How long do you have to stay at your job before quitting?

December 6, 2017

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Knowing the right time to quit a job is an art. Because it depends on so many individual factors, no universal guidelines can help you make the best decision. There are however some tips that could help tip the balance.   

It is widely acknowledged that despite the changing nature of today’s workplace, job hopping is still seen as a red flag by many recruiters. So, what is the socially-accepted minimum amount of time you can spend at a job so it won’t affect your future career negatively when you leave? Most experts say 18 months is about right. This is a key milestone as reaching it would prove that you have survived at least one evaluation cycle – typically a yearly event – although it’s worth noting that new employees are not usually evaluated earlier that six months into the job, and that’s why 18 months is a more adequate measure than 12. At a more personal level, 18 months in one job indicates that you have experienced some kind of learning curve, managed to adapt into the company and the role, and had enough stamina to endure anything you didn’t like about it.

What if, for some reason, the job is so bad that sticking with it for 18 months would mean daily suffering? If that’s the case, then ‘how it looks on my CV’ becomes of secondary concern. Unbearable jobs should be left without any fear of making a bad impression on future employers. The only thing you have to think about is a good (i.e. truthful, unemotional and sound) explanation that you could offer your next employer. Some HR consultants even suggest leaving the experiences you really don’t want to remember, yet alone explain, out of your CV altogether. However, this works well only in cases where you have another project — such as a period of study or an unpaid internship — that can fill the gap.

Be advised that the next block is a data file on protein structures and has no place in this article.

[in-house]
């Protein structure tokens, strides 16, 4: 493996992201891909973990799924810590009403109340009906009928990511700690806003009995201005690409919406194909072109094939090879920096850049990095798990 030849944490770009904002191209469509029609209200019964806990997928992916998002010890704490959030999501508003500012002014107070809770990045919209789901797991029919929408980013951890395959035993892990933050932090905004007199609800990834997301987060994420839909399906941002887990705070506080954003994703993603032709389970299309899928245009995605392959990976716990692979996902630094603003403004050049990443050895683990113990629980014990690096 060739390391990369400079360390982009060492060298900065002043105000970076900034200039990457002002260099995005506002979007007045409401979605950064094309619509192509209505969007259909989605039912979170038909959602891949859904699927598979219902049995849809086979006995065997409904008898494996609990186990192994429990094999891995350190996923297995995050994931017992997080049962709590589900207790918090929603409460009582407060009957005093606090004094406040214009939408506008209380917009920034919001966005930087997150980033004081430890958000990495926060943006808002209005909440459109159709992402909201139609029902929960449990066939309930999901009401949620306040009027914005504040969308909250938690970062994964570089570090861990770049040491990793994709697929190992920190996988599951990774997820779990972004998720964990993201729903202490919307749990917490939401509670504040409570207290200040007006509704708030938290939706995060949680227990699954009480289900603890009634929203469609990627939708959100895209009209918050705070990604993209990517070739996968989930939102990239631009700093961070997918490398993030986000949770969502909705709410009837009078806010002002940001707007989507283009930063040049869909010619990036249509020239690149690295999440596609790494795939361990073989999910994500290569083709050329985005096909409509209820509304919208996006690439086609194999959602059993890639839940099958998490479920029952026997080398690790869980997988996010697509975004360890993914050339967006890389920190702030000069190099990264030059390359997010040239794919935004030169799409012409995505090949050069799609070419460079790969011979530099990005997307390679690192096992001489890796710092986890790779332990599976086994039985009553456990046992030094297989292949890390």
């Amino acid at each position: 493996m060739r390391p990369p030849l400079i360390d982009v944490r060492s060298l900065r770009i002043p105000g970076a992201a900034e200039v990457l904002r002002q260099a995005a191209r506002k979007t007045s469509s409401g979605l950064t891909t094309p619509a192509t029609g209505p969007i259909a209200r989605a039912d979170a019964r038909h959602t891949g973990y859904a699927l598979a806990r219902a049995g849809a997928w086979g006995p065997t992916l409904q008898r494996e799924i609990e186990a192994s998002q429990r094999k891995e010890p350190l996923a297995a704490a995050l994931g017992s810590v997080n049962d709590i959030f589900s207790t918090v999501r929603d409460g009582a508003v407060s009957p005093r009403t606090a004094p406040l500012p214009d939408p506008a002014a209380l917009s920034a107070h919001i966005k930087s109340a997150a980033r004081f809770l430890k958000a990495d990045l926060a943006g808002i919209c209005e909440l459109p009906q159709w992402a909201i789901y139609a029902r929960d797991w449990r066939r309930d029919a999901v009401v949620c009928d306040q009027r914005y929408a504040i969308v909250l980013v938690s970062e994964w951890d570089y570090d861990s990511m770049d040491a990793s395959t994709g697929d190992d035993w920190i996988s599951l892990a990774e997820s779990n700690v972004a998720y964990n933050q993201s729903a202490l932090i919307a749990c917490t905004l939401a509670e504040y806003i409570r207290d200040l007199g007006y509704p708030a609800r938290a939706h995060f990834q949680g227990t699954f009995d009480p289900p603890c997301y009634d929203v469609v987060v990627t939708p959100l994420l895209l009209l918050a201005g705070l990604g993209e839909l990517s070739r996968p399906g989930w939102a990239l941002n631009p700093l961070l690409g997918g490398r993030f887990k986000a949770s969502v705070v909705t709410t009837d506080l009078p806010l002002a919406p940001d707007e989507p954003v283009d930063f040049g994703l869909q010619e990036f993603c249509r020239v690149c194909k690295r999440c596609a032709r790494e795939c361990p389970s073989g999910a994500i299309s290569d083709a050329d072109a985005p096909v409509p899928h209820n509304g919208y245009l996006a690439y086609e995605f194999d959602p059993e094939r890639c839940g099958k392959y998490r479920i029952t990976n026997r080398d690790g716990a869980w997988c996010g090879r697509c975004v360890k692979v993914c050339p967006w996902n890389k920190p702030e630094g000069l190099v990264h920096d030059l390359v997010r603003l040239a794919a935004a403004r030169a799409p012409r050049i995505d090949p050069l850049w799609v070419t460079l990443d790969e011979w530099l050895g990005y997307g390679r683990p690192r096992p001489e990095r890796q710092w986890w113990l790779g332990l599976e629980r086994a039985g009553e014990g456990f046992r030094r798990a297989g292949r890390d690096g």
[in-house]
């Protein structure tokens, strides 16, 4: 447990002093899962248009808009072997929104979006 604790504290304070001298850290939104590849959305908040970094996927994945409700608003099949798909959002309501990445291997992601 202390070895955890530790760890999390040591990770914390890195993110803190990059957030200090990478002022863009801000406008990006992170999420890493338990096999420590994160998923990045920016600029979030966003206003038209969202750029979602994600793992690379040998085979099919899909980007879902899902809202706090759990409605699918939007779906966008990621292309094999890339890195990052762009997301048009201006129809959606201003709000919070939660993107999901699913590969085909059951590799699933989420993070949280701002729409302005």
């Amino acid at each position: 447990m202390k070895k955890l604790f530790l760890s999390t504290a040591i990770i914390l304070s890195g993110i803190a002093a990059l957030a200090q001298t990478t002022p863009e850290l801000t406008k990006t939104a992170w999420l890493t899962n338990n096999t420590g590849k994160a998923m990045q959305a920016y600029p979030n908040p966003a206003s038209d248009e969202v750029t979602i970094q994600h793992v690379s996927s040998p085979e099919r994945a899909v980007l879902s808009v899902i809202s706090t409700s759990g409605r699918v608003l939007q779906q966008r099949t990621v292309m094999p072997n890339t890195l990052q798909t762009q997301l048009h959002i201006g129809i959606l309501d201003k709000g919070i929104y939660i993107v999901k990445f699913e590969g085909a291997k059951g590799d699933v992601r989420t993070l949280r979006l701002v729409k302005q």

The next milestone is four years. This is a good benchmark for claiming ‘full credit’ for your work, especially if during these years you were promoted at least once. If, however, the prospects of promotion seem vague, four years is still a good time to quit without raising concerns about your performance. A less attractive scenario is when your CV features a stagnant position with the same level of projects and responsibilities for more than four or six years.

Another expert might claim that it’s your feelings around leaving a job and the impressions you leave with your former boss that are far more important than timing. Quitting a job is always an exercise in diplomacy, no matter whether you leave it after nine, 18 or 72 months.

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